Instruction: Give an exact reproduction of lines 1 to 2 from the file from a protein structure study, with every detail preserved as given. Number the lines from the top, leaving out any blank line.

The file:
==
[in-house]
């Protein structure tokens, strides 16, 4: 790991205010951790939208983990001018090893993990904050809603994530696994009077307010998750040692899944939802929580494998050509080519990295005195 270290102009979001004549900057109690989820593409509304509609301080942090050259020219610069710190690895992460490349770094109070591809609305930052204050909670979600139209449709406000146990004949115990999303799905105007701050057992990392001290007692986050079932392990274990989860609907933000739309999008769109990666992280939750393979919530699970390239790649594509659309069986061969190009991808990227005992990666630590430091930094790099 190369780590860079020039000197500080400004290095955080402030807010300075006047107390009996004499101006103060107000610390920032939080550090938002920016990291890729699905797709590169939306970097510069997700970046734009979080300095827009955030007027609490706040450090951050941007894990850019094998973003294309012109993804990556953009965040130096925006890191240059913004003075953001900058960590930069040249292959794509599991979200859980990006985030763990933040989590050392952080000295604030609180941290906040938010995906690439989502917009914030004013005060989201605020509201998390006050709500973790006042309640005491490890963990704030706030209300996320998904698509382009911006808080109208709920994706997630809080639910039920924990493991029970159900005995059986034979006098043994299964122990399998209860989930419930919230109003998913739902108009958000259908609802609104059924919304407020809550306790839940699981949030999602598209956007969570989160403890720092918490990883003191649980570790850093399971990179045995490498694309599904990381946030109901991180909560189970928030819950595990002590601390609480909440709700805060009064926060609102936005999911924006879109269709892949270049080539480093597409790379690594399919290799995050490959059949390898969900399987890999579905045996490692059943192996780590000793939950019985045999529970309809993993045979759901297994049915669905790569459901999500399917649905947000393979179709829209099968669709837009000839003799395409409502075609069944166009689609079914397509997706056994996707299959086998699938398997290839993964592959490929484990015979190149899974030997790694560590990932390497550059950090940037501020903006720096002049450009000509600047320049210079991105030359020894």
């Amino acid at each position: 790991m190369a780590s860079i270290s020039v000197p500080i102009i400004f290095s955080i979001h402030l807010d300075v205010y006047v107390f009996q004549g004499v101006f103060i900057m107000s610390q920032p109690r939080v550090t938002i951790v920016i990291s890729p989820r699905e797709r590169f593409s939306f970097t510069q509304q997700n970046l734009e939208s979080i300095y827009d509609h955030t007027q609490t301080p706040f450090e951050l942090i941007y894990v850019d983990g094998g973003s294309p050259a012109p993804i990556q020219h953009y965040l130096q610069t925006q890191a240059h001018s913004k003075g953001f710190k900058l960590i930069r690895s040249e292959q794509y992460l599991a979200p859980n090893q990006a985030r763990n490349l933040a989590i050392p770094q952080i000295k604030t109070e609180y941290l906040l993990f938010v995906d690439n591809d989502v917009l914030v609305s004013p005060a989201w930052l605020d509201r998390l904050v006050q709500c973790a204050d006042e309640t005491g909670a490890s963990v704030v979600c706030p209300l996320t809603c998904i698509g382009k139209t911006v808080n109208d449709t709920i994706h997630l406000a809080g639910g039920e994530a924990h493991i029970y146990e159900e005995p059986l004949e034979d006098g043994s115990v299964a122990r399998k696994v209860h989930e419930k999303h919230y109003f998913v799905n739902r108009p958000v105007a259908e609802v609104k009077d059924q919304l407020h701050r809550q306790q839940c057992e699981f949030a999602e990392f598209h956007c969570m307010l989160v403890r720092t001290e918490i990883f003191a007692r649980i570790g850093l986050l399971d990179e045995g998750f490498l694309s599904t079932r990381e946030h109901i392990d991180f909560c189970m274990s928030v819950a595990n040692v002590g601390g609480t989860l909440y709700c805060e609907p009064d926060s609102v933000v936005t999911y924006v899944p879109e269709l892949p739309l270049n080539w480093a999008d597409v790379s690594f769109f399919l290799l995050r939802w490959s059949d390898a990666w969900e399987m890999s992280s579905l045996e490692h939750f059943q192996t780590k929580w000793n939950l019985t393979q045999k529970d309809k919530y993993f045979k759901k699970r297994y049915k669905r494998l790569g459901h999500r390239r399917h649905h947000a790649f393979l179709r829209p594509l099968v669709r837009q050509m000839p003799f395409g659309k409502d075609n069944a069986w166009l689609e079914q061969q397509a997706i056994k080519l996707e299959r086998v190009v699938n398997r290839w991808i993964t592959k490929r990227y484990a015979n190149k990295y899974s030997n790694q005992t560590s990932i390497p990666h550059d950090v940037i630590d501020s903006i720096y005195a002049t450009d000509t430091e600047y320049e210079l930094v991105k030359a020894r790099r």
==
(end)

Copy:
[in-house]
């Protein structure tokens, strides 16, 4: 790991205010951790939208983990001018090893993990904050809603994530696994009077307010998750040692899944939802929580494998050509080519990295005195 270290102009979001004549900057109690989820593409509304509609301080942090050259020219610069710190690895992460490349770094109070591809609305930052204050909670979600139209449709406000146990004949115990999303799905105007701050057992990392001290007692986050079932392990274990989860609907933000739309999008769109990666992280939750393979919530699970390239790649594509659309069986061969190009991808990227005992990666630590430091930094790099 190369780590860079020039000197500080400004290095955080402030807010300075006047107390009996004499101006103060107000610390920032939080550090938002920016990291890729699905797709590169939306970097510069997700970046734009979080300095827009955030007027609490706040450090951050941007894990850019094998973003294309012109993804990556953009965040130096925006890191240059913004003075953001900058960590930069040249292959794509599991979200859980990006985030763990933040989590050392952080000295604030609180941290906040938010995906690439989502917009914030004013005060989201605020509201998390006050709500973790006042309640005491490890963990704030706030209300996320998904698509382009911006808080109208709920994706997630809080639910039920924990493991029970159900005995059986034979006098043994299964122990399998209860989930419930919230109003998913739902108009958000259908609802609104059924919304407020809550306790839940699981949030999602598209956007969570989160403890720092918490990883003191649980570790850093399971990179045995490498694309599904990381946030109901991180909560189970928030819950595990002590601390609480909440709700805060009064926060609102936005999911924006879109269709892949270049080539480093597409790379690594399919290799995050490959059949390898969900399987890999579905045996490692059943192996780590000793939950019985045999529970309809993993045979759901297994049915669905790569459901999500399917649905947000393979179709829209099968669709837009000839003799395409409502075609069944166009689609079914397509997706056994996707299959086998699938398997290839993964592959490929484990015979190149899974030997790694560590990932390497550059950090940037501020903006720096002049450009000509600047320049210079991105030359020894």